Cavity solitons are stationary self-organized bright intensity peaks which form over a homogeneous background in the section of broad area radiation beams. They are generated by shining a writing/erasing laser pulse into a nonlinear optical cavity, driven by a holding beam. The ability to control their location and their motion by introducing phase or amplitude gradients in the holding beam makes them interesting as mobile pixels for all-optical processing units. We show the generation of a number of cavity solitons in broad area vertical cavity semiconductor microresonators electrically pumped above transparency but slightly below threshold. The observed spots can be written, erased and manipulated as independent objects. We analyze experimentally the cavity solitons domain of existence in the parameter space and how their characteristics are affected by inhomogeneities and impurities of the vertical cavity devices. A theoretical model, keeping into account the devices characteristics, reproduces numerically the experimental observations with good agreement.
CSs have been theoretically predicted and recently experimentally
demonstrated in broad area, vertical cavity, driven semiconductor
lasers (VCSELs) slightly below the lasing threshold. Above
threshold, the simple adiabatic elimination of the polarization
variable is not correct, leading to oscillatory instabilities with
a spuriously high critical wave-number. To achieve real insight on
the complete dynamical problem, we study here the complete system
of equations and find regimes where a Hopf instability, typical of
lasers above threshold, affects the lower intensity branch of the
homogeneous steady state, while the higher intensity branch is
unstable due to a Turing instability. Numerical results obtained
by direct integration of the dynamical equations show that
writable/erasable CSs are possible in this regime, sitting on
Cavity solitons (CS) appear as self-confined light peaks embedded in the transverse profile of a homogeneous coherent field propagating in a nonlinear cavity. They have recently been predicted for GaAs semiconductor micro cavities for which we have developed a microscopic model that describes the field and the carrier dynamics inside the active region. Here we improve our previous model by adding the temperature dynamics. A detailed study of the instabilities affecting the homogeneous stationary state of the output field is performed. In this way we can address the numerical research of patterns and CS. We then show how it is possible to study intrinsic stability properties of CS by means of semi- analytical techniques that allow to describe the destabilizing mechanisms for solitons, mutual interaction properties and their response to perturbations; possible conceptual schemes for optical information treatment and logic gates are investigated.
The dead-space carrier multiplication theory properly predicts the reduction in the excess noise factor in a number of APDs. The theory is applied to measurements, obtained from J. C. Campbell and collaborators at the University of Texas, for InP, InAlAs, GaAs, and AlGaAs APDs with multiplication-region widths ranging from 80 nm to 1600 nm. A refined model for the ionization coefficients is reported that is independent of the width of the device multiplication region of each device. In addition, in comparison to predictions from the conventional multiplication theory, the dead-space multiplication theory predicts a reduction in the mean bandwidth as well as a reduction in the power spectral density of the impulse response. In particular, it is shown that the avalanching noise at high-frequencies is reduced as a result of the reduction of the multiplication region width.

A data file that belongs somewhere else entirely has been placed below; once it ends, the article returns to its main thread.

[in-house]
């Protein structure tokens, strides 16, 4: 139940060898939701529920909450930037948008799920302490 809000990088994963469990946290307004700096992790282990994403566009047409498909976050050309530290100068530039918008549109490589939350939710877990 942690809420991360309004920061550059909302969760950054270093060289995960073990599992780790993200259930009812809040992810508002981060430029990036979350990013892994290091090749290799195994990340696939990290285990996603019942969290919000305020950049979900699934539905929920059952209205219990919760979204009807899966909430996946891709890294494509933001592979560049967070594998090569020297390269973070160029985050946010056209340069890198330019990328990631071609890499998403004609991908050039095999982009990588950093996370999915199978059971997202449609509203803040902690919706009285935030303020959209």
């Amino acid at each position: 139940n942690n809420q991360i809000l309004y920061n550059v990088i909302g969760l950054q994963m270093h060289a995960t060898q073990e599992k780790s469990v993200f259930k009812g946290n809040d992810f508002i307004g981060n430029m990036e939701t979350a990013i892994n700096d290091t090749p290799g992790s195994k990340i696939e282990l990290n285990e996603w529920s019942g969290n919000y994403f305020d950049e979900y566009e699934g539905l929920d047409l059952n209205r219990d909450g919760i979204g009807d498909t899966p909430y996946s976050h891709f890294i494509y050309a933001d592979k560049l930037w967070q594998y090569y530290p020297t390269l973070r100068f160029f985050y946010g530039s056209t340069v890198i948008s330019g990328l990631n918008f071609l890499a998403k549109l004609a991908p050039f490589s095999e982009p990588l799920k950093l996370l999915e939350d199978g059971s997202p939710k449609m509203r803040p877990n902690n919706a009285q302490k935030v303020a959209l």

We study the formation of self organized light peaks, in GaAs microcavities. By means of analytical and numerical techniques, experimentally accessible parametric domains can be found, where stable and robust CS can be addressed, shifted and brought to interaction ranges, thus realizing some basic schemes for optical information treatment. A Fourier-Newton approach is applied to gain quantitative information on CS's dynamical response to external control fields or on CS pair interaction.
Cavity solitons appear as bright spots in the transverse intensity profile. They are similar to spatial solitons, but arise in dissipative systems. Here we consider a broad area vertical cavity resonator, driven by an external coherent field, at room temperature. The active material is constituted either by bulk GaAs, or by a Multiple Quantum Well GaAs/AlGaAs structure (MQW). A general model valid for both configurations is presented and a set of nonlinear dynamical equations is derived. The linear stability analysis of the homogeneous steady states is performed in a general form, holding for the two cases. Then, the nonlinear susceptibilities are specified: in the bulk case, we basically work in the free-carrier approximation, with some phenomenological corrections, such as the Urbach tail and the band-gap renormalization. For the bulk case, some numerical results concerning spatial pattern formation and cavity solitons are given. In the MQW case, on the contrary, we derive a full many-body theory, with the Coulomb enhancement treated in the Pade approximation.
Switching between linearly polarized states of slightly different optical frequencies is found in the fundamental transverse mode pattern is described as the injection current is increased. Polarization switchings obtained here as the injection current is increased in a semiconductor rate equation model incorporating a vector electric field, birefringence and the linewidth enhancement factor, are similar to previously reported experimental results for the fundamental mode. Polarization properties of higher order Gauss-Hermite modes are also analyzed.